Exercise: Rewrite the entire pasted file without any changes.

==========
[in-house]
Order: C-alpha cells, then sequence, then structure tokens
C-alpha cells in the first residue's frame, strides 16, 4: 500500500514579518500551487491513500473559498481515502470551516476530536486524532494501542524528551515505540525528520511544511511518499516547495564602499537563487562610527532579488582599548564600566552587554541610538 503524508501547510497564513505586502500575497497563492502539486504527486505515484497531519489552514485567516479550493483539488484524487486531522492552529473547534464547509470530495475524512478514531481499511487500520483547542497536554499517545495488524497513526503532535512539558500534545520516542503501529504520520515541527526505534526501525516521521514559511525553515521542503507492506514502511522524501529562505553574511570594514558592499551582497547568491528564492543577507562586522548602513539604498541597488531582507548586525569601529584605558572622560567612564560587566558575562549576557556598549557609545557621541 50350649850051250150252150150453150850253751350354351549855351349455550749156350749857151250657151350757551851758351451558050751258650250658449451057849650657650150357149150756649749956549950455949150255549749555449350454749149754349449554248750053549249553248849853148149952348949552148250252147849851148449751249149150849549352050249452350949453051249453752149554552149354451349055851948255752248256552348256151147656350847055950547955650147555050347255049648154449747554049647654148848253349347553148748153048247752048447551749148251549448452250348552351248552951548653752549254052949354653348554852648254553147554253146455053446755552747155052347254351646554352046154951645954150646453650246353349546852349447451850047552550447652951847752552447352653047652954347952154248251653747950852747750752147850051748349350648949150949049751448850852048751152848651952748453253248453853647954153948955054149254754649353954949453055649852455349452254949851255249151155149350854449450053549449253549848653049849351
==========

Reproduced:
[in-house]
Order: C-alpha cells, then sequence, then structure tokens
C-alpha cells in the first residue's frame, strides 16, 4: 500500500514579518500551487491513500473559498481515502470551516476530536486524532494501542524528551515505540525528520511544511511518499516547495564602499537563487562610527532579488582599548564600566552587554541610538 503524508501547510497564513505586502500575497497563492502539486504527486505515484497531519489552514485567516479550493483539488484524487486531522492552529473547534464547509470530495475524512478514531481499511487500520483547542497536554499517545495488524497513526503532535512539558500534545520516542503501529504520520515541527526505534526501525516521521514559511525553515521542503507492506514502511522524501529562505553574511570594514558592499551582497547568491528564492543577507562586522548602513539604498541597488531582507548586525569601529584605558572622560567612564560587566558575562549576557556598549557609545557621541 50350649850051250150252150150453150850253751350354351549855351349455550749156350749857151250657151350757551851758351451558050751258650250658449451057849650657650150357149150756649749956549950455949150255549749555449350454749149754349449554248750053549249553248849853148149952348949552148250252147849851148449751249149150849549352050249452350949453051249453752149554552149354451349055851948255752248256552348256151147656350847055950547955650147555050347255049648154449747554049647654148848253349347553148748153048247752048447551749148251549448452250348552351248552951548653752549254052949354653348554852648254553147554253146455053446755552747155052347254351646554352046154951645954150646453650246353349546852349447451850047552550447652951847752552447352653047652954347952154248251653747950852747750752147850051748349350648949150949049751448850852048751152848651952748453253248453853647954153948955054149254754649353954949453055649852455349452254949851255249151155149350854449450053549449253549848653049849351